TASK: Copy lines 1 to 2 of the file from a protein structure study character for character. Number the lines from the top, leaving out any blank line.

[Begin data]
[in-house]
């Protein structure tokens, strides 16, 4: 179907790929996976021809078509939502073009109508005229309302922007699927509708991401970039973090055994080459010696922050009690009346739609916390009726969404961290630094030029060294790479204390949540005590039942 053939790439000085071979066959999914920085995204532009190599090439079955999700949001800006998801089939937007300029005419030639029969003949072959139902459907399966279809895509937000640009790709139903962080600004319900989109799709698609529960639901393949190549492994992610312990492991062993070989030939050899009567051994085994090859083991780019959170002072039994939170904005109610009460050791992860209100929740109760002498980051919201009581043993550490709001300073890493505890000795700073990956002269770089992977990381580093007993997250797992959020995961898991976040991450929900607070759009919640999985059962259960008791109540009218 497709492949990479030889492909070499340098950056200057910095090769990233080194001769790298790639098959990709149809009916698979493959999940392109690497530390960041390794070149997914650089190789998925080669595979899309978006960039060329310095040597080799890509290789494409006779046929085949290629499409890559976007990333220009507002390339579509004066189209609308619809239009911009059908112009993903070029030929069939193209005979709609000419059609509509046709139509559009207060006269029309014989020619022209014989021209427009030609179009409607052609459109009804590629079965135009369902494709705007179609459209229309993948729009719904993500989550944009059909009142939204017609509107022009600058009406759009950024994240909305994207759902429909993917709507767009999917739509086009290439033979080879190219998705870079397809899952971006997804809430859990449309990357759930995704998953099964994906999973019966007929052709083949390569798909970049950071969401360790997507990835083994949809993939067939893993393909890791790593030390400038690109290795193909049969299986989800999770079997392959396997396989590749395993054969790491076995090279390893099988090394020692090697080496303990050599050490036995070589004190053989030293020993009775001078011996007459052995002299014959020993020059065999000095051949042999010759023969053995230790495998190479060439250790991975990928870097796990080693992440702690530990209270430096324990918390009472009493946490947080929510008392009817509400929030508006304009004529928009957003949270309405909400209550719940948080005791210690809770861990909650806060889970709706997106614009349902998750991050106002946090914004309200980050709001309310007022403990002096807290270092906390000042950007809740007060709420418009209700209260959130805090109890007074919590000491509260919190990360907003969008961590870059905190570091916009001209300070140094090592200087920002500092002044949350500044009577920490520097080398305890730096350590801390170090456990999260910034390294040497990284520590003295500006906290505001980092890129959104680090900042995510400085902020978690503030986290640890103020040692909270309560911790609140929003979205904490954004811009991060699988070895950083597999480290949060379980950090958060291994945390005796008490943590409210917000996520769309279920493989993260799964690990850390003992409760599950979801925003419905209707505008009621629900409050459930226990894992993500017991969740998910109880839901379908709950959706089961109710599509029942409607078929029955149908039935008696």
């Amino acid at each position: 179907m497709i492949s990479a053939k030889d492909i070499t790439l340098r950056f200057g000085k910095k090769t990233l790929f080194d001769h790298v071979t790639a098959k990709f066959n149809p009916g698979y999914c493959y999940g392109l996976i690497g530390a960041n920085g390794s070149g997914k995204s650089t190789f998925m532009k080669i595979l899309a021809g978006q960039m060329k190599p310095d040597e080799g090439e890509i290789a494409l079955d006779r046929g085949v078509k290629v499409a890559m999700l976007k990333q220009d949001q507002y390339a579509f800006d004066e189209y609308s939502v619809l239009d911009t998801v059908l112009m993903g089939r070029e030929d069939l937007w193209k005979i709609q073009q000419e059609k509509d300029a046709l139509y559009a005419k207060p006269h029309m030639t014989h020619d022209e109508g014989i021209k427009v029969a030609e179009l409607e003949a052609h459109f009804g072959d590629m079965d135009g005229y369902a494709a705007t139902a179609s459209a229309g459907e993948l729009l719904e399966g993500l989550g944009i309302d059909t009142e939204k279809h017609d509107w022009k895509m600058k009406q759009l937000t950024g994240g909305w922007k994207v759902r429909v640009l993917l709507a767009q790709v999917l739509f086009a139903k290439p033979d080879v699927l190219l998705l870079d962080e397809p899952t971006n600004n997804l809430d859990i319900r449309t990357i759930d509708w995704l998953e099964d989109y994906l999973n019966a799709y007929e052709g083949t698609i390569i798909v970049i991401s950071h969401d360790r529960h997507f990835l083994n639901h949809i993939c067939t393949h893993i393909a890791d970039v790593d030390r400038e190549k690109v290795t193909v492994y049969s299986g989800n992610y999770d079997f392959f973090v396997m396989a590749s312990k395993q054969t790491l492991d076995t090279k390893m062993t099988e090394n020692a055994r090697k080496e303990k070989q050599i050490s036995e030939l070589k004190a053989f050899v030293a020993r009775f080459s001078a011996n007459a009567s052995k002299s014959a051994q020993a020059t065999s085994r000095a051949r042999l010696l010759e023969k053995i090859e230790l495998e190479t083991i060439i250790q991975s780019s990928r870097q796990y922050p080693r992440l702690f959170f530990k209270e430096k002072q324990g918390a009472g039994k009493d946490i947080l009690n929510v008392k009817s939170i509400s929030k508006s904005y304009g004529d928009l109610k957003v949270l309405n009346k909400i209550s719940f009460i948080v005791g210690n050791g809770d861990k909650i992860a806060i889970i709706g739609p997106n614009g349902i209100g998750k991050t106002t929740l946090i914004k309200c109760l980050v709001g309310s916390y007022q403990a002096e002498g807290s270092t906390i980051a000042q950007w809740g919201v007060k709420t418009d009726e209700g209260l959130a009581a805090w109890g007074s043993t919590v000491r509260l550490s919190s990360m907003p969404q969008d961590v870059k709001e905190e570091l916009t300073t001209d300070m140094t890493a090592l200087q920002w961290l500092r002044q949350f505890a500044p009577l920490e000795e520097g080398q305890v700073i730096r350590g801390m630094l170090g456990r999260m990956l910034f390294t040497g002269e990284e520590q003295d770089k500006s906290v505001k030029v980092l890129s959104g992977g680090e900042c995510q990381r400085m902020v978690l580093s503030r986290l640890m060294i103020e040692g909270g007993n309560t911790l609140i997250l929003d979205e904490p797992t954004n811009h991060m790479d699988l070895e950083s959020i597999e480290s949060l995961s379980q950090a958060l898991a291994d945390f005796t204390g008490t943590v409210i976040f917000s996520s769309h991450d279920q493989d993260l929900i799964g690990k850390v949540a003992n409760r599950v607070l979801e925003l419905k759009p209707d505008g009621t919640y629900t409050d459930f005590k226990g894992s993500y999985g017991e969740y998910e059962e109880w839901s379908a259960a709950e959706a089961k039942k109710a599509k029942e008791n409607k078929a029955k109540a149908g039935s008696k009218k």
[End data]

[in-house]
């Protein structure tokens, strides 16, 4: 179907790929996976021809078509939502073009109508005229309302922007699927509708991401970039973090055994080459010696922050009690009346739609916390009726969404961290630094030029060294790479204390949540005590039942 053939790439000085071979066959999914920085995204532009190599090439079955999700949001800006998801089939937007300029005419030639029969003949072959139902459907399966279809895509937000640009790709139903962080600004319900989109799709698609529960639901393949190549492994992610312990492991062993070989030939050899009567051994085994090859083991780019959170002072039994939170904005109610009460050791992860209100929740109760002498980051919201009581043993550490709001300073890493505890000795700073990956002269770089992977990381580093007993997250797992959020995961898991976040991450929900607070759009919640999985059962259960008791109540009218 497709492949990479030889492909070499340098950056200057910095090769990233080194001769790298790639098959990709149809009916698979493959999940392109690497530390960041390794070149997914650089190789998925080669595979899309978006960039060329310095040597080799890509290789494409006779046929085949290629499409890559976007990333220009507002390339579509004066189209609308619809239009911009059908112009993903070029030929069939193209005979709609000419059609509509046709139509559009207060006269029309014989020619022209014989021209427009030609179009409607052609459109009804590629079965135009369902494709705007179609459209229309993948729009719904993500989550944009059909009142939204017609509107022009600058009406759009950024994240909305994207759902429909993917709507767009999917739509086009290439033979080879190219998705870079397809899952971006997804809430859990449309990357759930995704998953099964994906999973019966007929052709083949390569798909970049950071969401360790997507990835083994949809993939067939893993393909890791790593030390400038690109290795193909049969299986989800999770079997392959396997396989590749395993054969790491076995090279390893099988090394020692090697080496303990050599050490036995070589004190053989030293020993009775001078011996007459052995002299014959020993020059065999000095051949042999010759023969053995230790495998190479060439250790991975990928870097796990080693992440702690530990209270430096324990918390009472009493946490947080929510008392009817509400929030508006304009004529928009957003949270309405909400209550719940948080005791210690809770861990909650806060889970709706997106614009349902998750991050106002946090914004309200980050709001309310007022403990002096807290270092906390000042950007809740007060709420418009209700209260959130805090109890007074919590000491509260919190990360907003969008961590870059905190570091916009001209300070140094090592200087920002500092002044949350500044009577920490520097080398305890730096350590801390170090456990999260910034390294040497990284520590003295500006906290505001980092890129959104680090900042995510400085902020978690503030986290640890103020040692909270309560911790609140929003979205904490954004811009991060699988070895950083597999480290949060379980950090958060291994945390005796008490943590409210917000996520769309279920493989993260799964690990850390003992409760599950979801925003419905209707505008009621629900409050459930226990894992993500017991969740998910109880839901379908709950959706089961109710599509029942409607078929029955149908039935008696």